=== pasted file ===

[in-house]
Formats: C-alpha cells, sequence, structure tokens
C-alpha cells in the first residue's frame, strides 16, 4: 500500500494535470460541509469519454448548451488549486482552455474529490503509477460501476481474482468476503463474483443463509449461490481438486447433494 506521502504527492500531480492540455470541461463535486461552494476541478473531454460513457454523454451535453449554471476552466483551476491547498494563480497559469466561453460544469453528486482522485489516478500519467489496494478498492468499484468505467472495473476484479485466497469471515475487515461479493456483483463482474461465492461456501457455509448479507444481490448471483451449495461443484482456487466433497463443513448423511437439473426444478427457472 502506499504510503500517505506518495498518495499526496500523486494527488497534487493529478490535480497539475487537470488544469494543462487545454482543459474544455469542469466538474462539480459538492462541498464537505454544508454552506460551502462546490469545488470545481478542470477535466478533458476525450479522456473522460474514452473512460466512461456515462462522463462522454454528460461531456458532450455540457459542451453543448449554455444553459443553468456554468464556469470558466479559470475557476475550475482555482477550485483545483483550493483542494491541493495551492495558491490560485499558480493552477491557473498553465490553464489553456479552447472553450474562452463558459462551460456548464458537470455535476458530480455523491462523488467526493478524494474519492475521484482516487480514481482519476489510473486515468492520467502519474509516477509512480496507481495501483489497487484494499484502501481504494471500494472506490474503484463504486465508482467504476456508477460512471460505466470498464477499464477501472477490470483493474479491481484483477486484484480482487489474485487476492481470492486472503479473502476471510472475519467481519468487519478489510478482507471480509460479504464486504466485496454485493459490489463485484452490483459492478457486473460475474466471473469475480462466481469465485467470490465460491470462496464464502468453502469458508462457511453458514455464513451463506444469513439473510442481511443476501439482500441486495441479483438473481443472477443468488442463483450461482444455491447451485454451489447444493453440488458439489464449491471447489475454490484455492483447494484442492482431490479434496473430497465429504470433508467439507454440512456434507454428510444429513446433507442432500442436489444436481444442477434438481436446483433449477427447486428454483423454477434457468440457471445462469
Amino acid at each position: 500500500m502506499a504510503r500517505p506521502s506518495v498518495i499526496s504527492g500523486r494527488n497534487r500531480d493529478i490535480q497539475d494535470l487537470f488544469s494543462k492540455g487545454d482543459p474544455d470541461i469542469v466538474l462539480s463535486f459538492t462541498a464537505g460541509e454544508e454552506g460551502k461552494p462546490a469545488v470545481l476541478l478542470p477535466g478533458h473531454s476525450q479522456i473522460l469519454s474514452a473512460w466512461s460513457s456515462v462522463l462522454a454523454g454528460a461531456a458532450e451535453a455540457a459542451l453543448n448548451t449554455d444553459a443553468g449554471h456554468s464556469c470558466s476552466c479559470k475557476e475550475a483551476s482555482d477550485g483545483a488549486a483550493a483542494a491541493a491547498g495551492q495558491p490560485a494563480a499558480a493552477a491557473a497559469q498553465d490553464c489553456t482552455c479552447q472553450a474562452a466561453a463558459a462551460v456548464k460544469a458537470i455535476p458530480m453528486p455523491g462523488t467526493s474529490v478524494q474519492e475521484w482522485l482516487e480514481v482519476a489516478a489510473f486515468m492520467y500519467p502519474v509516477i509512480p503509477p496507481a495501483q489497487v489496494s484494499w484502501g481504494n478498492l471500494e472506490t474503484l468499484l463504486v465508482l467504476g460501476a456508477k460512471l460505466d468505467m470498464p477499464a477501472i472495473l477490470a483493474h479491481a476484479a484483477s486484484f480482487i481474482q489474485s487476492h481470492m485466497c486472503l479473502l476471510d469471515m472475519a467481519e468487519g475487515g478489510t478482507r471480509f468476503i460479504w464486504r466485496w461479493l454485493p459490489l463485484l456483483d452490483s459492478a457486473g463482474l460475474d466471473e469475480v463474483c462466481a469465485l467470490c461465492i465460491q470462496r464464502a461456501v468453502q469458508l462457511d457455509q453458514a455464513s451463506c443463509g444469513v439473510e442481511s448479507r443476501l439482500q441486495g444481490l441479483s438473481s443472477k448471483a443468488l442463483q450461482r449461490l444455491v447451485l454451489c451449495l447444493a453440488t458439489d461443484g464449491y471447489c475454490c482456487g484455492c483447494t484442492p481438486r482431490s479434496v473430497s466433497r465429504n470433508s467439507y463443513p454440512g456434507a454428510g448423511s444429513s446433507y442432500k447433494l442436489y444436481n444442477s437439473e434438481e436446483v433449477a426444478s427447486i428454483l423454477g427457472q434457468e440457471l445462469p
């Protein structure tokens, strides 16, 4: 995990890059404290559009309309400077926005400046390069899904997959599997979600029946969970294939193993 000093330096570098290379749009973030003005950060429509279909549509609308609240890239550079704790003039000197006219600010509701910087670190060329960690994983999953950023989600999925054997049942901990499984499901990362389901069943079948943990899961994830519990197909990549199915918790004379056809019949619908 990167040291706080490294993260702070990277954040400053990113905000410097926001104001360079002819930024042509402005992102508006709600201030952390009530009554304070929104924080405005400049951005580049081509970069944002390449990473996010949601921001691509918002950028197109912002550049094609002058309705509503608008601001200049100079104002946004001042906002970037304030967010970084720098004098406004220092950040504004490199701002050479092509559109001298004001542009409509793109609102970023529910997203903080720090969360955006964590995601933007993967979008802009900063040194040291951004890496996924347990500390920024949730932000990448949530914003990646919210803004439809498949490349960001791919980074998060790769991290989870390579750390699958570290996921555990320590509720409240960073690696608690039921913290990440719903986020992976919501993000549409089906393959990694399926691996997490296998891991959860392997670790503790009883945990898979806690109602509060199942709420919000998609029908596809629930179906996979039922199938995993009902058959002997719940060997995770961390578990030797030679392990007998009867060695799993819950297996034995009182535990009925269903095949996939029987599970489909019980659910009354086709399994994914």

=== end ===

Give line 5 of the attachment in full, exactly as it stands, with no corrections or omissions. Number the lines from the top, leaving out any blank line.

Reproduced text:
């Protein structure tokens, strides 16, 4: 995990890059404290559009309309400077926005400046390069899904997959599997979600029946969970294939193993 000093330096570098290379749009973030003005950060429509279909549509609308609240890239550079704790003039000197006219600010509701910087670190060329960690994983999953950023989600999925054997049942901990499984499901990362389901069943079948943990899961994830519990197909990549199915918790004379056809019949619908 990167040291706080490294993260702070990277954040400053990113905000410097926001104001360079002819930024042509402005992102508006709600201030952390009530009554304070929104924080405005400049951005580049081509970069944002390449990473996010949601921001691509918002950028197109912002550049094609002058309705509503608008601001200049100079104002946004001042906002970037304030967010970084720098004098406004220092950040504004490199701002050479092509559109001298004001542009409509793109609102970023529910997203903080720090969360955006964590995601933007993967979008802009900063040194040291951004890496996924347990500390920024949730932000990448949530914003990646919210803004439809498949490349960001791919980074998060790769991290989870390579750390699958570290996921555990320590509720409240960073690696608690039921913290990440719903986020992976919501993000549409089906393959990694399926691996997490296998891991959860392997670790503790009883945990898979806690109602509060199942709420919000998609029908596809629930179906996979039922199938995993009902058959002997719940060997995770961390578990030797030679392990007998009867060695799993819950297996034995009182535990009925269903095949996939029987599970489909019980659910009354086709399994994914």